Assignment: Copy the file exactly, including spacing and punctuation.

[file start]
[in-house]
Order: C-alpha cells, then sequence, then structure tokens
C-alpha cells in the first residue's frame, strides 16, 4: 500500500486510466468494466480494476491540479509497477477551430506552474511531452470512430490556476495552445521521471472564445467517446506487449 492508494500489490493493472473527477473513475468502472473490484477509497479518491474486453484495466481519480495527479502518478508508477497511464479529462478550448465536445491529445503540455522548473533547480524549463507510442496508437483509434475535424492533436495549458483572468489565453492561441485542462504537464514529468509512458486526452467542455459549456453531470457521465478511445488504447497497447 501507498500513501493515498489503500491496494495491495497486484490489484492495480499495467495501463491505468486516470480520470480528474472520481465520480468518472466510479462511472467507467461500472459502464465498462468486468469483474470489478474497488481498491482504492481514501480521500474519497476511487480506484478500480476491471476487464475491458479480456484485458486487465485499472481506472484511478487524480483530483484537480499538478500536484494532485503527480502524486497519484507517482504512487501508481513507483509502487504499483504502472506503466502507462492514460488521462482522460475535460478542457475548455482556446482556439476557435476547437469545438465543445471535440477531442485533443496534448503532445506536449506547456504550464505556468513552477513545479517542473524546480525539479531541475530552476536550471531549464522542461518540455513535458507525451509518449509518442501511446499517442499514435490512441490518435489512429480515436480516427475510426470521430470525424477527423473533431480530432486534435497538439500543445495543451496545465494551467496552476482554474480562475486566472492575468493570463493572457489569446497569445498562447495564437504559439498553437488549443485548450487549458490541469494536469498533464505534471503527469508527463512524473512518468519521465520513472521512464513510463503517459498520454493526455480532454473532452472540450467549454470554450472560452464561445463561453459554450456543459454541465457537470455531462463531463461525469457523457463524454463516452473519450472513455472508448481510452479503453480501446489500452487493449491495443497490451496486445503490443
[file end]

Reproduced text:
[in-house]
Order: C-alpha cells, then sequence, then structure tokens
C-alpha cells in the first residue's frame, strides 16, 4: 500500500486510466468494466480494476491540479509497477477551430506552474511531452470512430490556476495552445521521471472564445467517446506487449 492508494500489490493493472473527477473513475468502472473490484477509497479518491474486453484495466481519480495527479502518478508508477497511464479529462478550448465536445491529445503540455522548473533547480524549463507510442496508437483509434475535424492533436495549458483572468489565453492561441485542462504537464514529468509512458486526452467542455459549456453531470457521465478511445488504447497497447 501507498500513501493515498489503500491496494495491495497486484490489484492495480499495467495501463491505468486516470480520470480528474472520481465520480468518472466510479462511472467507467461500472459502464465498462468486468469483474470489478474497488481498491482504492481514501480521500474519497476511487480506484478500480476491471476487464475491458479480456484485458486487465485499472481506472484511478487524480483530483484537480499538478500536484494532485503527480502524486497519484507517482504512487501508481513507483509502487504499483504502472506503466502507462492514460488521462482522460475535460478542457475548455482556446482556439476557435476547437469545438465543445471535440477531442485533443496534448503532445506536449506547456504550464505556468513552477513545479517542473524546480525539479531541475530552476536550471531549464522542461518540455513535458507525451509518449509518442501511446499517442499514435490512441490518435489512429480515436480516427475510426470521430470525424477527423473533431480530432486534435497538439500543445495543451496545465494551467496552476482554474480562475486566472492575468493570463493572457489569446497569445498562447495564437504559439498553437488549443485548450487549458490541469494536469498533464505534471503527469508527463512524473512518468519521465520513472521512464513510463503517459498520454493526455480532454473532452472540450467549454470554450472560452464561445463561453459554450456543459454541465457537470455531462463531463461525469457523457463524454463516452473519450472513455472508448481510452479503453480501446489500452487493449491495443497490451496486445503490443